Technology-mediated engagement of people with visual
impairments with nature
UCL Interaction Centre
Spending time in outdoor nature is beneficial for improving
physical and mental wellbeing. However, despite the
advancements in mobile technologies and the rise in physical
health tracking apps and devices, people with visual
impairments (VIPs) spend less time outdoors. This thesis
explores the use of technology in mediating engagement of
VIPs with outdoor nature. Through the use of qualitative
research methods, an in-depth understanding of the
experiences of VIPs in open natural spaces will be
developed. These will inform the framing of the design of
prototypes of technologies to encourage exploration and
engagement with nature for VIPs to be developed through
participatory design methods to develop.
Assistive technologies; visual impairment; nature
ACM Classification Keywords
• Human-centered computing → Accessibility technologies;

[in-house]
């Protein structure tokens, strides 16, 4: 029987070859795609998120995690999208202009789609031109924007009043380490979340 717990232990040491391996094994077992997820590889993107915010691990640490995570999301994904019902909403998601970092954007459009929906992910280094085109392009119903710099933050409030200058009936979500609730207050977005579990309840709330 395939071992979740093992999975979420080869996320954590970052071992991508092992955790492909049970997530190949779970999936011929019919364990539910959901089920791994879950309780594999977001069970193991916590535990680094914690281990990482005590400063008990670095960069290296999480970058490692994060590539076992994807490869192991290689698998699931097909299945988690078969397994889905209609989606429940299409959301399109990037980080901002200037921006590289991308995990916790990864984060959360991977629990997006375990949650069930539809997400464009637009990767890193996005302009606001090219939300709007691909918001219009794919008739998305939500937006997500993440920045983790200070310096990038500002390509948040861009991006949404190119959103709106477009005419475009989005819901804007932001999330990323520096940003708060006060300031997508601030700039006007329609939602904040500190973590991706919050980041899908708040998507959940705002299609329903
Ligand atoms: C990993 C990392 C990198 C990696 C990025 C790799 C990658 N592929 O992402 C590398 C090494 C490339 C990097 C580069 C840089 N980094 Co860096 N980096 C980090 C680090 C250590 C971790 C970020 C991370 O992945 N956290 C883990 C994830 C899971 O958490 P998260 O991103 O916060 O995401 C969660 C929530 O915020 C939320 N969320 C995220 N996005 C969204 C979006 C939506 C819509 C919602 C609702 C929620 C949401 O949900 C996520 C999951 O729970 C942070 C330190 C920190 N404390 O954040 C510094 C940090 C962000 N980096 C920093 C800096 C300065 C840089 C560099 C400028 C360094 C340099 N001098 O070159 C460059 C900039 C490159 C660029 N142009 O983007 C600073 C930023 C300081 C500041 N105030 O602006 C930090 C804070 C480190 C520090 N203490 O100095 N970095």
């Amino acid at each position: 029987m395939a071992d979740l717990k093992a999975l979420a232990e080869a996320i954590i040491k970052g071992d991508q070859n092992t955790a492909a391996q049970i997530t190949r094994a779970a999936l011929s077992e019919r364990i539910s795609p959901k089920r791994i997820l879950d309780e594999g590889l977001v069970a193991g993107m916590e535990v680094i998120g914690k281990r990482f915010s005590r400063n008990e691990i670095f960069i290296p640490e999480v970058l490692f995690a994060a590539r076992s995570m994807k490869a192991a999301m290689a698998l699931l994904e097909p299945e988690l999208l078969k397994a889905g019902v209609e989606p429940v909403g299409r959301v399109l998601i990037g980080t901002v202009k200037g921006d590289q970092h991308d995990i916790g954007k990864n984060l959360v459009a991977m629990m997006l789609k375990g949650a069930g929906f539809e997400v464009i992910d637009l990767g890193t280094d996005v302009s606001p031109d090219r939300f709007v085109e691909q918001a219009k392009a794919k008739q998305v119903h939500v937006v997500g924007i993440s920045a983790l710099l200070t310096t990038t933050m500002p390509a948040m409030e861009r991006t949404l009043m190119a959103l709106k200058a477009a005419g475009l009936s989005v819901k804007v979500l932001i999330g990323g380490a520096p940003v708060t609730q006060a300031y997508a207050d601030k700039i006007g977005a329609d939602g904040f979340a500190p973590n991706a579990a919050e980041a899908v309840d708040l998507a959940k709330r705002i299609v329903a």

Accessibility systems and tools; •Applied computing →
There is growing evidence that spending time in outdoor
natural environments such as parks and woodlands can have
a positive impact on peoples’ mental and physical wellbeing
and improve symptoms of stress, anxiety, and depression [7,
25]. Recent research also suggests that the digital
augmentation of natural environments can encourage
exploration and learning [6, 8, 18] about plant and animal
wildlife. However, the majority of existing HCI research on
interaction with nature has focused on people without visual
impairments. There is a need to understand how VIPs
experience nature and how existing technologies and
infrastructure facilitate navigation, exploration, and overall
experience of VIPs in nature.
My research explores the experiences of VIPs in outdoor
natural environments including parks, woodlands, meadows,
forests, and other open green spaces. I intend to use
qualitative research methods to develop an in-depth
understanding of the needs and experiences of VIPs in
nature. I will focus on mapping the barriers that limit how
VIPs learn about places to visit, plan their trip, and explore
the natural environment. I will then use participatory design
methods for co-creating high-fidelity prototypes of